If our society could learn to do that in real life, I believe we could get so much more accomplished! It often also is interesting to experience a different point of view. And that was the point they were trying to make in the skit.

I work for an organization that serves people of every generation and I love the perspective it offers.

A “dino”-mite marketing campaign

While I hate clichés, sometimes thinking “outside the box” can be a great idea, even if occasionally a daunting task.

A few years back, we were tasked with developing a direct mail marketing-focused post card for one of our senior living communities. But think about your mail for a moment and recall how many such cards you receive weekly.

So the goal for any such card is to get picked up and at least looked at.

For some reason—perhaps that book by Roy Chapman Andrews of the American Museum of Natural History I read at night as a child, the blanket pulled over my head to avoid parental discovery, a flashlight held by my teeth—I thought: dinosaurs.

A shared respect for the past

As Diakon’s unofficial historian for both the Tressler Lutheran Home for Children and the Topton Orphans Home, I am concerned about the ultimate preservation of the artifacts that remain from these orphanages, particularly when you consider one is now 150 years old.

For example, our “history closet” contains the painted portraits of Col. John Tressler and his son, Capt. David Loy Tressler—the founders of the classical academy and then soldiers’ orphans home purchased in 1868 by the Lutheran church, creating the Tressler Orphans Home. I assume the paintings date to the late 1800s.

When I brought out the portraits last year to photograph for our anniversary video, I found some of their paint was flecking, the image of Capt. David with a slight tear in it.

To my amazement, I found a nationally recognized art conservationist in nearby Carlisle, Pennsylvania, so one day soon, I will be loading the two large portraits into my vehicle and transporting them for repair.

Feeling overwhelmed

I stared at my rambunctious foster dog running circles through my living room wondering how on earth after two weeks she was still living with us.

I did not anticipate having her this long; she was with us strictly as a temporary rescue mission. She’s a great dog, but we just don’t have the space or time to do this long-term.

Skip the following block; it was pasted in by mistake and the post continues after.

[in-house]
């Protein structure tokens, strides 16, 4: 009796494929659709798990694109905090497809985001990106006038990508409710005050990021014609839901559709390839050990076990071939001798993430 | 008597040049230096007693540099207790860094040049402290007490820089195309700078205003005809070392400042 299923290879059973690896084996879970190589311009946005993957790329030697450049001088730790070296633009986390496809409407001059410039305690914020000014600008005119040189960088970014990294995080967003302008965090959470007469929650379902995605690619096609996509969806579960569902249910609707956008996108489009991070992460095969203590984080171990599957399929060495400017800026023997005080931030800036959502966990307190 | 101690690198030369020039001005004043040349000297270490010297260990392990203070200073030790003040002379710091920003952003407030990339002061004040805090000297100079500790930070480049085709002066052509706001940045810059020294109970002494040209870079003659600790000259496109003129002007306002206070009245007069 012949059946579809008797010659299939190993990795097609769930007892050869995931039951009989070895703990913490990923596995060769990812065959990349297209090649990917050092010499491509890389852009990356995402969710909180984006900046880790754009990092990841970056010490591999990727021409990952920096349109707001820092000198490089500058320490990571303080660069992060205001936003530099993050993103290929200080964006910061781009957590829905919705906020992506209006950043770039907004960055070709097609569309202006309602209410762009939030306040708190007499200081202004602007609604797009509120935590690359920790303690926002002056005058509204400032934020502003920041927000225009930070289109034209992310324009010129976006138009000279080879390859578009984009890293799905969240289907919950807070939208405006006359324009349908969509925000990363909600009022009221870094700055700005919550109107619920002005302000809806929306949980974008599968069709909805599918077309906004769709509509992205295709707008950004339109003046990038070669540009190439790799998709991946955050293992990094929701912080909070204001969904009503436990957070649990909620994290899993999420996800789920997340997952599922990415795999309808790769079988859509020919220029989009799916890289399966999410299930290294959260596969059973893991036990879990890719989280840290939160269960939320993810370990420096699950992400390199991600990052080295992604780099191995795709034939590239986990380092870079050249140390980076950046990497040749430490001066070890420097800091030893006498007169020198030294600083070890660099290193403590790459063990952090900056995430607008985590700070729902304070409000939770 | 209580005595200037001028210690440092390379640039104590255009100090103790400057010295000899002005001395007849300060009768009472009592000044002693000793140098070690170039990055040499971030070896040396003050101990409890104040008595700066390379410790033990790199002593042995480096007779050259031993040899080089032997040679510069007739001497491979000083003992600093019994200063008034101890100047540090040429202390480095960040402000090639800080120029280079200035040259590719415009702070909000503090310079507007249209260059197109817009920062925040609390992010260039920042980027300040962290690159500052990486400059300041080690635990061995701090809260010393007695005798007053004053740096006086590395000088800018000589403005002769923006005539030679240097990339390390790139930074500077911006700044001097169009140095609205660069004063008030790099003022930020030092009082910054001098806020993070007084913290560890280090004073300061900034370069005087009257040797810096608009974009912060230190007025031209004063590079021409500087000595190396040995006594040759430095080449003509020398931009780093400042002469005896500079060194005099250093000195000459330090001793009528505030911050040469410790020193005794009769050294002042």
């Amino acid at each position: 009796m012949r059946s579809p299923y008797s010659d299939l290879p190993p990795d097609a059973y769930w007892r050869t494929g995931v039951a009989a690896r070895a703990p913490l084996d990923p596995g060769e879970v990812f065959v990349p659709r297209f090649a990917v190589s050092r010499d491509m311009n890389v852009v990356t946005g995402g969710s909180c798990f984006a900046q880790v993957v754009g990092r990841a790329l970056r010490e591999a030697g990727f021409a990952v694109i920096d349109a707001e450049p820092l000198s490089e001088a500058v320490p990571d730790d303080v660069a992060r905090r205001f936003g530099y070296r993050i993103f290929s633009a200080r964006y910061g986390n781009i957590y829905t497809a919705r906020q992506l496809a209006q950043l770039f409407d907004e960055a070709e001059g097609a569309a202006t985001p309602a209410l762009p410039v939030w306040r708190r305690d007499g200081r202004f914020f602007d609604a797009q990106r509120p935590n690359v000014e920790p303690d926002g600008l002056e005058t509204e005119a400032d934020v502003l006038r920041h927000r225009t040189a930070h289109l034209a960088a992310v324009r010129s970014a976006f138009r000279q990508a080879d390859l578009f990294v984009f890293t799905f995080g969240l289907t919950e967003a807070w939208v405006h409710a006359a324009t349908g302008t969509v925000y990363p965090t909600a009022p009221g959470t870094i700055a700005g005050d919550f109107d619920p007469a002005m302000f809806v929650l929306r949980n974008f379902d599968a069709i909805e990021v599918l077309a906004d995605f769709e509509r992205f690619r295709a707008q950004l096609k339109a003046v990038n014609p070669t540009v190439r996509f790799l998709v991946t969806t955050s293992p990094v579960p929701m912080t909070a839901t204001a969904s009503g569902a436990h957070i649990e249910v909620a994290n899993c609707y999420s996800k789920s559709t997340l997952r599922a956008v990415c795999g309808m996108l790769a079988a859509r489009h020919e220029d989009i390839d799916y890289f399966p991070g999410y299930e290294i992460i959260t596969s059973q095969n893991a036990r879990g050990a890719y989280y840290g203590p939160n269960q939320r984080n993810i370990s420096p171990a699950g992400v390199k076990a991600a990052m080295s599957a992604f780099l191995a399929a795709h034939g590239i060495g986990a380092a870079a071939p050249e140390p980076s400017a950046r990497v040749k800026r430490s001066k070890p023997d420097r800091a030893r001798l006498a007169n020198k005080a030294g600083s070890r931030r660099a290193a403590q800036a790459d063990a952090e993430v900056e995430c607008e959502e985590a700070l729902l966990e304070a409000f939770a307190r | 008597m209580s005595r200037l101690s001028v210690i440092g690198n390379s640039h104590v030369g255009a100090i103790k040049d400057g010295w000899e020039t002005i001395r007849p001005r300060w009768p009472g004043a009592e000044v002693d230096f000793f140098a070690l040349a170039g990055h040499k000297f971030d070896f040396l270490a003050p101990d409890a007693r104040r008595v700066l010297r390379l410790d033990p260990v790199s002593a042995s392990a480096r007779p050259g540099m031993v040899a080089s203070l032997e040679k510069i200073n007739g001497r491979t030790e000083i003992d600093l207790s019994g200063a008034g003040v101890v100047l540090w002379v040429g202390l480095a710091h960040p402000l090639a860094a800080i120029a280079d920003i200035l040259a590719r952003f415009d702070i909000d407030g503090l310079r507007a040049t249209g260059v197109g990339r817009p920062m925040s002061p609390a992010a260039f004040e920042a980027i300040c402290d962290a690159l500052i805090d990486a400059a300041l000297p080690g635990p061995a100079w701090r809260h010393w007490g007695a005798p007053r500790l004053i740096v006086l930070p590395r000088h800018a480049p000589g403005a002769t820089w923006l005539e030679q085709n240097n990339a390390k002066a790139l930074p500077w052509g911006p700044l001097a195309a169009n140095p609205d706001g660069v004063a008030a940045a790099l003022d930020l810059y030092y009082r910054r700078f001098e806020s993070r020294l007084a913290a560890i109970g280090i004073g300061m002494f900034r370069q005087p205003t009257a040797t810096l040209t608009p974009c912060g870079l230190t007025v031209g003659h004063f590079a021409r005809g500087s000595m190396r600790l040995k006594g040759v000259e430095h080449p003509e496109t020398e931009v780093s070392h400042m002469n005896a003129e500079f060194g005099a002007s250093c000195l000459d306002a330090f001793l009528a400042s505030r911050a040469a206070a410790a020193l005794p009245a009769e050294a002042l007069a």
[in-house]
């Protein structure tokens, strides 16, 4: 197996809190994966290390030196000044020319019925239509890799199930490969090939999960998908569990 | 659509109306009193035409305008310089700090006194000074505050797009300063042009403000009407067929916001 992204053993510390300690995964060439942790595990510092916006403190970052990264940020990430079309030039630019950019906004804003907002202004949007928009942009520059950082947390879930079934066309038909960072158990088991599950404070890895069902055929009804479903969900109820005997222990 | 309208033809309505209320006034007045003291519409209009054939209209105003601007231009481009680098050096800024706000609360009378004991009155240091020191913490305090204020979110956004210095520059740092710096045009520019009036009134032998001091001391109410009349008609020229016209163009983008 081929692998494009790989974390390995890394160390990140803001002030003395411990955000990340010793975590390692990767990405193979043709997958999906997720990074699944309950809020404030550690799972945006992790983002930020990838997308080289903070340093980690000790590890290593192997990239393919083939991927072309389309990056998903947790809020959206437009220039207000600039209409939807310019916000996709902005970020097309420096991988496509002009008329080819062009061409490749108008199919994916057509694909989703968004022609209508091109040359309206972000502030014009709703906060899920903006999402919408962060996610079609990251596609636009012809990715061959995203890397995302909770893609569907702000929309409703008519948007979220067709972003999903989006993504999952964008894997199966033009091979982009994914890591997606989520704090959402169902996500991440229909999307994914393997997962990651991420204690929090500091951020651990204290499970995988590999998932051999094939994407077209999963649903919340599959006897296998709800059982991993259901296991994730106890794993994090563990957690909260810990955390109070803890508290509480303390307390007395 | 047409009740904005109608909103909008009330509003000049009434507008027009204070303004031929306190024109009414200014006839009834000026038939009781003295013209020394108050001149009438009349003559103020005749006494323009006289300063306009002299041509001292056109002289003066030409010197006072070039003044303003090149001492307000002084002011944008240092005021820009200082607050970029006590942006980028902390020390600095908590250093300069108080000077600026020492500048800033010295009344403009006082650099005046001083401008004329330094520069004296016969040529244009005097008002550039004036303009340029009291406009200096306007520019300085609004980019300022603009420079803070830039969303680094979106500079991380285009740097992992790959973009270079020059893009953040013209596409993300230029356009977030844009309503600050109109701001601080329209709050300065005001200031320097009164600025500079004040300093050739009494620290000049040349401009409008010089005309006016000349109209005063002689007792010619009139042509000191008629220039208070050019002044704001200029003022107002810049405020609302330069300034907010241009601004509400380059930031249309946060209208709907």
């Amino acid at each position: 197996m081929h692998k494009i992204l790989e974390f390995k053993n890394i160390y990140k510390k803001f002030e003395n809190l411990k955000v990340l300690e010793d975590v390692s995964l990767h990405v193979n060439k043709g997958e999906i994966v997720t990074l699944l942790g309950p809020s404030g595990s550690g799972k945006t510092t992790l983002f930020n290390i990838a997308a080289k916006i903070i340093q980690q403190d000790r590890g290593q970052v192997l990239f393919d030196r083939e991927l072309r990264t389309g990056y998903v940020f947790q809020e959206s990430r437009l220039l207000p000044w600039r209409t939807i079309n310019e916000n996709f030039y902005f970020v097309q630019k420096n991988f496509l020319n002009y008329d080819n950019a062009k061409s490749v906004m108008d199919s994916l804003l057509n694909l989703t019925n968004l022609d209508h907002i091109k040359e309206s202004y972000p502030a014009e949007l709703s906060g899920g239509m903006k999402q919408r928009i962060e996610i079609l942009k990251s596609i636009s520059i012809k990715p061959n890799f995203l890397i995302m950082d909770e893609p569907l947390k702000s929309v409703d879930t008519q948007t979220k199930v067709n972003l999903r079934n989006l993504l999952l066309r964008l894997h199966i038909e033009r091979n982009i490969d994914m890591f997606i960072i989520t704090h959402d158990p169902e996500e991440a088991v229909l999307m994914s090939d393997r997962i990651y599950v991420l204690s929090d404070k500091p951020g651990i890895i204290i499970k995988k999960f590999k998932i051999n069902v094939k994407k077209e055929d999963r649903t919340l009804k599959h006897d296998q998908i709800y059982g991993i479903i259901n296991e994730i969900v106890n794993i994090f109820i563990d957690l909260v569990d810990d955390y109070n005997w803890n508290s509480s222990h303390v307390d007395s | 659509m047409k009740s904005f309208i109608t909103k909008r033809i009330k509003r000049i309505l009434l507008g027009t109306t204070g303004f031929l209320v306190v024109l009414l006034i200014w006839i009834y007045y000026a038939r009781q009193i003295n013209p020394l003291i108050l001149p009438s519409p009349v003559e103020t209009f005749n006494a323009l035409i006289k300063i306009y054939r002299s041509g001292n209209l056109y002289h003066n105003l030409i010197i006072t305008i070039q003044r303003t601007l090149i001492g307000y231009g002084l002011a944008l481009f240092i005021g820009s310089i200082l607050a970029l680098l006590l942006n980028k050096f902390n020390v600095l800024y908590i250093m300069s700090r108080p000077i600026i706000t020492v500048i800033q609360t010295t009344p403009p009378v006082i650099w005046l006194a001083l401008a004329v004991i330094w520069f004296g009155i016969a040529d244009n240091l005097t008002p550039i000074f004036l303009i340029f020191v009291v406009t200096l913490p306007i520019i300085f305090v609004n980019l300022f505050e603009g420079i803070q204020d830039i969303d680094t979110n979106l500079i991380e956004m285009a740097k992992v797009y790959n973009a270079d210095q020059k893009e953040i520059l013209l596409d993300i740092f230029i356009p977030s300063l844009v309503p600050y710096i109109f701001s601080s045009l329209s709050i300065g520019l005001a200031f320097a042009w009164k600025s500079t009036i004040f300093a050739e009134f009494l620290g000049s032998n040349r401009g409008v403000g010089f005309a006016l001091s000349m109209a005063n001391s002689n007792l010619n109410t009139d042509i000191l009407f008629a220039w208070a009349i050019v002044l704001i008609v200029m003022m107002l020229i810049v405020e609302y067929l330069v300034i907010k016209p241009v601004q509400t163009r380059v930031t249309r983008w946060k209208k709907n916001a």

Around work and my normal commitments, I’ve been helping my oldest daughter organize a benefit concert as a fundraiser for her upcoming mission trip. My youngest daughter is in her post-season playoffs for field hockey, which translates to my being at games, college recruiting visits, making mac and cheese for team pasta parties and helping plan the end-of-the-year banquet.

And now it’s early November. You know what that means. It doesn’t matter that you just handed out candy to trick-or-treaters because now it’s officially the holiday season.

So how is someone who is already feeling overwhelmed head into the most overwhelming time of the year?

During two anniversaries, a different type of looking back

Three for the price of one. That is, three beginnings to this single blog post.

Here’s the first:
The fire scanner squawked across the newsroom. I was on city desk that night and, knowing the lack of fondness my reporter-comrade had for covering fires, I decided to head out. Pretty significant house fire so I never got back to write the story until about 2 a.m.

The next morning I had to make a more-than-one-hour drive to Camp Hill, Pennsylvania, for a 9 a.m. interview for a public relations position with Tressler-Lutheran Service Associates. I was barely awake throughout the interview.

Somehow, I was offered the position and, after having spent nearly two weeks driving family and friends crazy with my indecision, I accepted it.

Forty years ago.

Here’s the second:
“Bill,” said the ED at one of Diakon’s senior living communities, “forty years—you should write about that, especially this year, as we celebrate our 150th anniversary.”

“Nah,” I said in return.

But here I go.

And the third and final start:
“You are going to have to be like Yoda,” the Rev. Mark Wimmer, Diakon’s vice president for church relations and ministry partnerships, said to me.

What, I wondered? Small and green?

“Whenever anyone wonders about our history,” he continued, “you will just have to pop out of thin air and tell us about it.”

Okay. I’m game for that. Do I get force?

* * *

Adjusting to your new senior living lifestyle

After all the hard work of planning, narrowing down choices and making the big move, you’re finally settled into your new senior living community. Your family helped you move in. They’ve called almost every day. You’ve met a handful of new people. But community life is still very new—and you wonder how long it will take before you start to feel at home.

This scenario is more common than you might think among older adults who make the move to senior living.

While the relocation process can be exciting, after the hustle and bustle of moving day ends, new residents can feel unsure what to do next or how to integrate into their new community. No matter how old we get, huge changes in our lifestyles inevitably come with an adjustment period.

If your recent move to senior living has you feeling a bit out of place, don’t worry! You didn’t make a mistake—it just sometimes takes time to adjust to a new way of living. Fortunately, there are several things you can do to shorten that adjustment period and start feeling at home. Click here to read more!